Note: Sorry for the delay in posting the second part to this piece. If you want to read/re-read part one, click here.
It all comes back to the chili. Forget about the beer, the fantastic made to order weather and the live music. Thats why were here right?
With the booth judging out of the way it was now time for real deal. Chili was being lovingly prepared for two competitions. The first was the People Choice Chili. The champion of this category would be voted on by everyone at the event. Pay your entry fee, get a bowl and spoon, eat great chili and vote for your favorite. Its as simple as that. And, vote people did. Im not certain of the exact amount of ballots cast, but, judging by the bag of slips that were turned in it was going to take quite a while to count them.
Heres are the winners People Choice competition:
1st: Spice Girls
2nd: Morton’s Firehouse Chili
3rd: Rajun Cajun Buffalo Chili Shack
4th: OSHA Violation/Willis A. Smith Construction, Inc.
5th: C & M Championship Chili
The second category was the Best Texas Red competition. This was the one that my expert palate would be needed for. The winner of this contest would receive a nice cash prize and an automatic entry into the International Chili Society (ICS) World Chili Cook Off.
Sergei, our head judge and de facto chili tasting commander was about to detail the rules for the REAL event, Best Texas Red Chili. Rule number 1, No bribery. Damn, I was just getting used to the good life! Rule number 2, no beans, pasta or other fillers. We were judging meat and sauce.
This process was methodical, anonymous and highly specific. It could not have been more serious. It was the polar opposite of the booth judging. Here’s how it goes (hope I’m not telling tales out of school).
Each entrant turns in a one quart Styrofoam cup that has a number written on the bottom. The cups are split up onto two tables with no judge being able to taste more than 25 chilies. The cups are then assigned a judging number, 1 through 25 for one table and 26 through the balance for the other. That number is written on the front of the cup. Judges are assigned to either table A or table B.
I wasn’t sure how many other judges there would be for the event. As it turned out, there were quite a few. I was about to find out why. Having more judges produces a more consistent outcome. It weeds out somebody who just likes sweet chili or someone else who can’t stand a chili unless it’s flaming hot. The wisdom of the moderate masses.
For the actual evaluation of the chili the process was pretty straightforward. Every judge gets a sheet with numbers that correspond to the chili cups on their table. There is a place to make notes for each of the chilies. Actually, we were encouraged to make notes not just for ourselves, but, for the contestants too. There would be an after tasting debrief for the cooks. They could see how we felt about their entry in detail.
Each table has is a big bowl of plastic spoons in the middle. There is also a nice variety of palate cleansers. Chips, tortillas, sour cream and the like. Oh, yeah, don’t forget about the beer! We were to take a clean spoon, examine the chili in the cup (dont pick it up!), stir it, smell it and then give it a taste. Then, discard the dirty spoon, grab another clean one from the pile and repeat with the next chili cup. We were encouraged to go around the table as many times as necessary to select our favorite three from the table in order of preference.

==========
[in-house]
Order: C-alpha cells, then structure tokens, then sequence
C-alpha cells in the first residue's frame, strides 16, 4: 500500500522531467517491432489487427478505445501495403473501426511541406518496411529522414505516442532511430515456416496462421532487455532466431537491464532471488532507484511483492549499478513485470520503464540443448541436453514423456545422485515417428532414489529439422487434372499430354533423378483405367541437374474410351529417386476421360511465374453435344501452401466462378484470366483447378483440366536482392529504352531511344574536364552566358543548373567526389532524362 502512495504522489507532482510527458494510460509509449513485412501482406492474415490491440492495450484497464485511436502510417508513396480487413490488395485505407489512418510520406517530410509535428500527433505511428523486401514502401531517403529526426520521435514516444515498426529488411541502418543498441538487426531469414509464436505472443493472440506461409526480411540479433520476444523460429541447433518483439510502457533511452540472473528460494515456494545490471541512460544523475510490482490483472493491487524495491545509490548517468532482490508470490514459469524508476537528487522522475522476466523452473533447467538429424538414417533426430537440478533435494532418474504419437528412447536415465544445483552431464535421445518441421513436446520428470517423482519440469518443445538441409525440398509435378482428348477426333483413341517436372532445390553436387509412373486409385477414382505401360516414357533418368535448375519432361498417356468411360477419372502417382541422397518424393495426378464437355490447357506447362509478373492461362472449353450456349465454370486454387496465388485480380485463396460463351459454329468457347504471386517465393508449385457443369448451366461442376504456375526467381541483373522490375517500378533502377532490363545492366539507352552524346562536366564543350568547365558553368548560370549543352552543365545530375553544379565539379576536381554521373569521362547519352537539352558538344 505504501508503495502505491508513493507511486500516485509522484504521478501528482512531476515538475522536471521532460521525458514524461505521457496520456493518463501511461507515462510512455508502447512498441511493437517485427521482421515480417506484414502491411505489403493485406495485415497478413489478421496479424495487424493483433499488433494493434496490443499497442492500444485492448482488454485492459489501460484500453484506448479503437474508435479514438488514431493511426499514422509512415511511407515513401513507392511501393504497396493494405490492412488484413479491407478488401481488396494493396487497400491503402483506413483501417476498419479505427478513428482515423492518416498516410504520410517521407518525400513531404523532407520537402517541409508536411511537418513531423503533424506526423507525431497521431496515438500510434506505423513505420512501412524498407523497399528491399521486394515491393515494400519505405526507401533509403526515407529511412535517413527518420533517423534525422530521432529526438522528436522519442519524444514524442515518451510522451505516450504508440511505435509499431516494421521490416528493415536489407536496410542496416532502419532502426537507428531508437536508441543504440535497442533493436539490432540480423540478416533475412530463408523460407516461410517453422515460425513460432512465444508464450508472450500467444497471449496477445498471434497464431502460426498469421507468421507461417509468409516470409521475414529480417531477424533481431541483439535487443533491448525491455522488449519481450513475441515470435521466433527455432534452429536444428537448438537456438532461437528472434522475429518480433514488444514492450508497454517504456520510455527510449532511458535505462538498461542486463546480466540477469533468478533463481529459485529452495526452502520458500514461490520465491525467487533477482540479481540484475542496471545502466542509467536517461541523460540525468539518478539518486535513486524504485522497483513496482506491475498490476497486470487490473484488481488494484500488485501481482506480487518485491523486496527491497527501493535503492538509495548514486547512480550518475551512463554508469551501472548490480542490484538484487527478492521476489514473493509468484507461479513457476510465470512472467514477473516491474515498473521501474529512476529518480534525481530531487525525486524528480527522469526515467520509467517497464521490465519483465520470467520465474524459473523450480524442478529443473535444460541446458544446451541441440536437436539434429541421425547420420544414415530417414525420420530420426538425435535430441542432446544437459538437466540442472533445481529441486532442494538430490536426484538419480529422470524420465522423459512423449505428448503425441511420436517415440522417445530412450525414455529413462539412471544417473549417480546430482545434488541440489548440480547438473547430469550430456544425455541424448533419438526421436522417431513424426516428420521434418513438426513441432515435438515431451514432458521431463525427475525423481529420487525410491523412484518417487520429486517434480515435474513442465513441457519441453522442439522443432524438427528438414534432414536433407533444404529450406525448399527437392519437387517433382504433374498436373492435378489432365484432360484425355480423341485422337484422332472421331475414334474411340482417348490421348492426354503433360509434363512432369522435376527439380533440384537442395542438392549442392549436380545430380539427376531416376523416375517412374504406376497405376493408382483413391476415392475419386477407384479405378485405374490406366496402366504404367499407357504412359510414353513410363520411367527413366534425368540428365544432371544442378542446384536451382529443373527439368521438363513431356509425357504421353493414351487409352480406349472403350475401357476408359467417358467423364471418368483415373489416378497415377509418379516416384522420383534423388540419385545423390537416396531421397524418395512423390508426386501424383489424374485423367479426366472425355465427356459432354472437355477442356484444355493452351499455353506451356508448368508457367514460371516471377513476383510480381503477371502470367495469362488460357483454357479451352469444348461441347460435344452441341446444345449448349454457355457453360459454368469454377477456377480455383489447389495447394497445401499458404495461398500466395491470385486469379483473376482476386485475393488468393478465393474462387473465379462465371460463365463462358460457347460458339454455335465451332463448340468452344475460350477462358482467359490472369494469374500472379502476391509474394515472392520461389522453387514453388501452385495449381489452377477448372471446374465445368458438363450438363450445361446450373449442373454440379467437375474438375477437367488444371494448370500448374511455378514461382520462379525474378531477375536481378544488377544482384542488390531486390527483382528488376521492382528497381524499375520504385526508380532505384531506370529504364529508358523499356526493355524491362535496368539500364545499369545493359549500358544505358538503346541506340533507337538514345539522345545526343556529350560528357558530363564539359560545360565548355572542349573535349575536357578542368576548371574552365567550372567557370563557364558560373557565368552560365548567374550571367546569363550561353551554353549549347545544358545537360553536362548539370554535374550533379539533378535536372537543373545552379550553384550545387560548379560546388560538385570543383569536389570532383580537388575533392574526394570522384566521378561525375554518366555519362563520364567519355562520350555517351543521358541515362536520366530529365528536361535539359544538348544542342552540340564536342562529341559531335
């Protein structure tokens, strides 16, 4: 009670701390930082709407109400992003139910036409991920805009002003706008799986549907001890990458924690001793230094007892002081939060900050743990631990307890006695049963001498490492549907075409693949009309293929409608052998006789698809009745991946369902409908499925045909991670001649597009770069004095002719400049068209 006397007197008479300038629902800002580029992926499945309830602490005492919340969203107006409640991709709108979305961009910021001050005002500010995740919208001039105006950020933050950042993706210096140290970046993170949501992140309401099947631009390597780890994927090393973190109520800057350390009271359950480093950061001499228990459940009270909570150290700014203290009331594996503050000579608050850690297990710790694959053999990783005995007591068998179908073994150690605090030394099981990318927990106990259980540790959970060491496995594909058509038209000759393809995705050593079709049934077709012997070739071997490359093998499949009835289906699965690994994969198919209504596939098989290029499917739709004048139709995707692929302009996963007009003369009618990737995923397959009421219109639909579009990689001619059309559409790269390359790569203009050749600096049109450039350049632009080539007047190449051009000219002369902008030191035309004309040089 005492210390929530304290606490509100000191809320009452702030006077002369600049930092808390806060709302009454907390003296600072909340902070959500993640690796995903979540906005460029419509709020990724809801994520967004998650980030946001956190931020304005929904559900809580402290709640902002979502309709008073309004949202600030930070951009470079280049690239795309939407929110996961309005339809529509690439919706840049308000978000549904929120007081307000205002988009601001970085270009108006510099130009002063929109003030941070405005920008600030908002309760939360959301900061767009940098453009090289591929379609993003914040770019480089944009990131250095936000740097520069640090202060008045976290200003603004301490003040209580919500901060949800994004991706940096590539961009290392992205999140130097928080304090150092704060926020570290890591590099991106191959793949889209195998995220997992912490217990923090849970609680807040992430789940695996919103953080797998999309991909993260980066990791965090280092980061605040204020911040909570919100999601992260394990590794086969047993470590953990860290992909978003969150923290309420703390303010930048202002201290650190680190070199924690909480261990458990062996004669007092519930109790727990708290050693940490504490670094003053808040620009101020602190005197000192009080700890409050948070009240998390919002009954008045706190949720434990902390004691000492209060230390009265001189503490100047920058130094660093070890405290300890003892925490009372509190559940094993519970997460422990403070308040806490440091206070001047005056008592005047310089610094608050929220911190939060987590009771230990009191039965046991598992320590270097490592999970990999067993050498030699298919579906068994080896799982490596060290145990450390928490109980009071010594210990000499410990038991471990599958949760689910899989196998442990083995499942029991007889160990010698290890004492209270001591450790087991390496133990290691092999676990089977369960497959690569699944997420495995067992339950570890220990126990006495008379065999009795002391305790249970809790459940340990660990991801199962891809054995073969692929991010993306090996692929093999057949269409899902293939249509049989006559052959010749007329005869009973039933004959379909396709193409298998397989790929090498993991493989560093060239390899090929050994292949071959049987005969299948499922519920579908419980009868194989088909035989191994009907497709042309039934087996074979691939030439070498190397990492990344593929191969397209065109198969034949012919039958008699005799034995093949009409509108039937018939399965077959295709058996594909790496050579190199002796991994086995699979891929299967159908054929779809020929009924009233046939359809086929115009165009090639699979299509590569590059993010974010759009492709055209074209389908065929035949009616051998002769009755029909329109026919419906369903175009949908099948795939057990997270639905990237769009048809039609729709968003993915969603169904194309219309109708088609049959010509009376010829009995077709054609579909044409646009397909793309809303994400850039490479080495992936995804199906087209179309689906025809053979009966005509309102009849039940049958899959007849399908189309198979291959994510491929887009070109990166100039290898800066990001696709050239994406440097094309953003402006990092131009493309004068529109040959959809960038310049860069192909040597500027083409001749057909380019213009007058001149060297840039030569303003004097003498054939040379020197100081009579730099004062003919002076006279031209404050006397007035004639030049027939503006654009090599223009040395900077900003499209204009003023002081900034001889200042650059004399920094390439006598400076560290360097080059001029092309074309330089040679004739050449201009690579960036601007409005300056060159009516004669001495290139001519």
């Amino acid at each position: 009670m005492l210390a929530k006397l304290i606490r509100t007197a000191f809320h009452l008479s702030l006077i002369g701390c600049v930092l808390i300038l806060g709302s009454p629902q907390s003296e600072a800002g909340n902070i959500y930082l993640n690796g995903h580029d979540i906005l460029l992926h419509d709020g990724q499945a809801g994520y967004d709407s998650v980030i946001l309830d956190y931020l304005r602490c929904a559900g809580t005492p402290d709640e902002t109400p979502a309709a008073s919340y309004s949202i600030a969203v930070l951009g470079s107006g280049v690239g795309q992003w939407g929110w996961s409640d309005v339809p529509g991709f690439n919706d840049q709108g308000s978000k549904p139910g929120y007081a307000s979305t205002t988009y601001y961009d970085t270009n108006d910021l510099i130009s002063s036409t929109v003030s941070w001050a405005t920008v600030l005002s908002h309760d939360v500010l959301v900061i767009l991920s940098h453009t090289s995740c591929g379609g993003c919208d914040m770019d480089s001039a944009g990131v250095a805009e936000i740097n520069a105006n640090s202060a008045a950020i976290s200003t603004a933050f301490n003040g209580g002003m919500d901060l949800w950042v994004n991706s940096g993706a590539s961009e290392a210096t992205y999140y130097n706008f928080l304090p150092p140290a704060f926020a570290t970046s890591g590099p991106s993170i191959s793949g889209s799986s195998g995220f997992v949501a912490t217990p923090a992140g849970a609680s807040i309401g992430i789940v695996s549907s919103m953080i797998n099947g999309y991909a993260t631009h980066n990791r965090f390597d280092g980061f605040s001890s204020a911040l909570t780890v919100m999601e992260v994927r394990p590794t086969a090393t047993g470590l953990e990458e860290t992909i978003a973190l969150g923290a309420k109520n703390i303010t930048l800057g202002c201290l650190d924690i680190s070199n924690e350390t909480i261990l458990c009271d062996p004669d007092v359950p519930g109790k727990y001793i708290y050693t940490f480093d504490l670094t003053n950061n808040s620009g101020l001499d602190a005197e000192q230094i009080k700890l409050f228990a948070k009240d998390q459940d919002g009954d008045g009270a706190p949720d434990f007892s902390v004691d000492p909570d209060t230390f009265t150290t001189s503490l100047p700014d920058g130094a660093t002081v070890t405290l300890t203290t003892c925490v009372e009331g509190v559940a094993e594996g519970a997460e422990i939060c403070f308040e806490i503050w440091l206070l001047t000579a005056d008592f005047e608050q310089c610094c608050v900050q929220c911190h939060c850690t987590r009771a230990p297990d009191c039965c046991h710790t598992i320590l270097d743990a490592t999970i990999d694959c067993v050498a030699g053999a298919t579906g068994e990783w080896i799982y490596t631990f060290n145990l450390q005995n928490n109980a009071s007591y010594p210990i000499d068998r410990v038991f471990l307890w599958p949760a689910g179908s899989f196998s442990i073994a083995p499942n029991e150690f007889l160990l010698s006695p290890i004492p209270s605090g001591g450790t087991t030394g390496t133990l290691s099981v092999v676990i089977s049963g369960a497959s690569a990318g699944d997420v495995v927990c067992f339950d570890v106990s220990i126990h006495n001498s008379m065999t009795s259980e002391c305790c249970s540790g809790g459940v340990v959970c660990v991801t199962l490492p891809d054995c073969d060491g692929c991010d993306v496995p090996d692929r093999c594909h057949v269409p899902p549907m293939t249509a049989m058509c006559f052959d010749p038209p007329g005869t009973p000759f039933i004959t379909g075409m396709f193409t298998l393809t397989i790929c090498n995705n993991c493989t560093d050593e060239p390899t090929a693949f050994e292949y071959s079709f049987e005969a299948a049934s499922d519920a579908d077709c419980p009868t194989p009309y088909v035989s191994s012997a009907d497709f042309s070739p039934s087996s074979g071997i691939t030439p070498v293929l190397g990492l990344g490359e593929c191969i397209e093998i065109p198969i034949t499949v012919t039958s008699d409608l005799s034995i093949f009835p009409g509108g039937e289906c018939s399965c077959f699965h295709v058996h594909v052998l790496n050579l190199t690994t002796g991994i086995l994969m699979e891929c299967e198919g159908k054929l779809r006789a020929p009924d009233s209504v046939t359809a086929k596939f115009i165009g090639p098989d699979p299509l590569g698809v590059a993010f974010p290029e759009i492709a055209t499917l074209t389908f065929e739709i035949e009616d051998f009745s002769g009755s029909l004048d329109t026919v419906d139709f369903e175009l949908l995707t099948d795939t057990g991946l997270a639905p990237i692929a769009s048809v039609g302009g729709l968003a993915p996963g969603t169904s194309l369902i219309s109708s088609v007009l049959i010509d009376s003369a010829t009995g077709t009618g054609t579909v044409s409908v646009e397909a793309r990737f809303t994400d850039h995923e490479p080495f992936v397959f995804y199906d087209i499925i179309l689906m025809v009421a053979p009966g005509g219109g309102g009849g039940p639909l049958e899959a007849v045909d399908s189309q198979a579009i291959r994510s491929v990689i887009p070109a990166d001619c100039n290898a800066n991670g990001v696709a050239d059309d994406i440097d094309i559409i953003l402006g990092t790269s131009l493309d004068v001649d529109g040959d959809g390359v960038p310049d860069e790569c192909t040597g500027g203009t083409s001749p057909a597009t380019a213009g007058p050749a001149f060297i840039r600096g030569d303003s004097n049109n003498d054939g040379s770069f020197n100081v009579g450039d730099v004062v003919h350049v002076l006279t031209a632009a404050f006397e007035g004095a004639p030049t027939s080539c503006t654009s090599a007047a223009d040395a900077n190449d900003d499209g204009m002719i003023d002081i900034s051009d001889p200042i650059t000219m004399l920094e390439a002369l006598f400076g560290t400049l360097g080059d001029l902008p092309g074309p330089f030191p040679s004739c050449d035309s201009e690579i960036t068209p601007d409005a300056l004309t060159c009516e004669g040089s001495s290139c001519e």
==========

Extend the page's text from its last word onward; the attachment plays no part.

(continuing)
After we turned in our score sheets we waited for the official score to be revealed. The top five chilies from each group would make the final table. Here’s something I didn’t know (not that I had any prior experience at this kind of thing). Not only were some of the chilies weeded out after the first round, but, so were some of the judges! Only a few of us would get to judge the final group. It was a waiting game for cooks and judges alike.
When the final table was revealed the best chilies from both groups had made the cut and happily so had I! On to the final round.
This time things were much tougher. The first round had some pretty obvious winners and losers. The chilies that made it to the next level were all pretty tasty. I made my rounds of the final table with Sergeis instructions playing over in my head, meat and sauce, meat and sauce . It actually took a few days to get those words out of there. It was kind of weird when I was eating a bowl cereal the next morning, meat and sauce, meat and sauce .
Anyway, I circle the table several times, sampling along the way. I made my notes and marked my three top choices. Once my scoring sheet was turned in it was out of my hands. The sheets would be reviewed, scores tallied and a winner proclaimed.
Heres how the Best Texas Red battle turned out:
1st: Gene Morelli Chili
2nd: Tigersbite – Ray Frederick
3rd: McAfee Antivirus Chili – Tim McAfee
4th: Half-Fast Chili – David Sinclair
5th: Rodney Jones Chili
Congratulations to all of the days winners! There were some amazing chilies cooked at the fairgrounds that afternoon. Im hoping our Sarasota winner represents us well at the World Chili Cook Off.
Also congratulations to Elise Lipoff and the folks at Beks Entertainment Group for putting together a fantastic event. Cant wait until next year!